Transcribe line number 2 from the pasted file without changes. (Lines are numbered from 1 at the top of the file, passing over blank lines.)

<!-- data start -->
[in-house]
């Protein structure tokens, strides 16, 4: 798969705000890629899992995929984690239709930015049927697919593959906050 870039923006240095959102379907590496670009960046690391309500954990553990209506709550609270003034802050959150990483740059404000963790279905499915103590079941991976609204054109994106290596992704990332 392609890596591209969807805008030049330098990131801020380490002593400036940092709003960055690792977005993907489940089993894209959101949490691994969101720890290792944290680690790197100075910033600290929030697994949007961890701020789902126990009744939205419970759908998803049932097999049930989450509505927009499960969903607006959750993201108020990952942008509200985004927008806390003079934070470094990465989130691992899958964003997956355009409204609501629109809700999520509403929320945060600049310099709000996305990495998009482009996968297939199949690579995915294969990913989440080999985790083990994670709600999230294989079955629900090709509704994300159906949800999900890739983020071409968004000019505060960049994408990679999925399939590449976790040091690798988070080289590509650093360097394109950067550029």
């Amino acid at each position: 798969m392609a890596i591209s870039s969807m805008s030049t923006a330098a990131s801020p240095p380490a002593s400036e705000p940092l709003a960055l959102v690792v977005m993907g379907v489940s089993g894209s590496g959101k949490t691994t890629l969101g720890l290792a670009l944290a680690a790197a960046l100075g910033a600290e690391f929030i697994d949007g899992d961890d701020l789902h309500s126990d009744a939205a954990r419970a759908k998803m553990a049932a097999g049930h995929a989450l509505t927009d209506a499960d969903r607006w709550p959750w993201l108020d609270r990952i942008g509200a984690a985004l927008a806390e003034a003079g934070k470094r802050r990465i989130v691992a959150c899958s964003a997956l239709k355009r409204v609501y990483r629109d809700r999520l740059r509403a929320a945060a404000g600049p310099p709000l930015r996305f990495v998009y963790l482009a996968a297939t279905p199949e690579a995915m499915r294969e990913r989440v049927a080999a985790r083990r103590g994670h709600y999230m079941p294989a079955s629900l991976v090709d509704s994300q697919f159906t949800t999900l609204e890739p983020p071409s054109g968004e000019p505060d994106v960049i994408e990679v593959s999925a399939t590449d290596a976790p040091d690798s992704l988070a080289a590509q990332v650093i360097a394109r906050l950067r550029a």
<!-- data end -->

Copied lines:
């Protein structure tokens, strides 16, 4: 798969705000890629899992995929984690239709930015049927697919593959906050 870039923006240095959102379907590496670009960046690391309500954990553990209506709550609270003034802050959150990483740059404000963790279905499915103590079941991976609204054109994106290596992704990332 392609890596591209969807805008030049330098990131801020380490002593400036940092709003960055690792977005993907489940089993894209959101949490691994969101720890290792944290680690790197100075910033600290929030697994949007961890701020789902126990009744939205419970759908998803049932097999049930989450509505927009499960969903607006959750993201108020990952942008509200985004927008806390003079934070470094990465989130691992899958964003997956355009409204609501629109809700999520509403929320945060600049310099709000996305990495998009482009996968297939199949690579995915294969990913989440080999985790083990994670709600999230294989079955629900090709509704994300159906949800999900890739983020071409968004000019505060960049994408990679999925399939590449976790040091690798988070080289590509650093360097394109950067550029």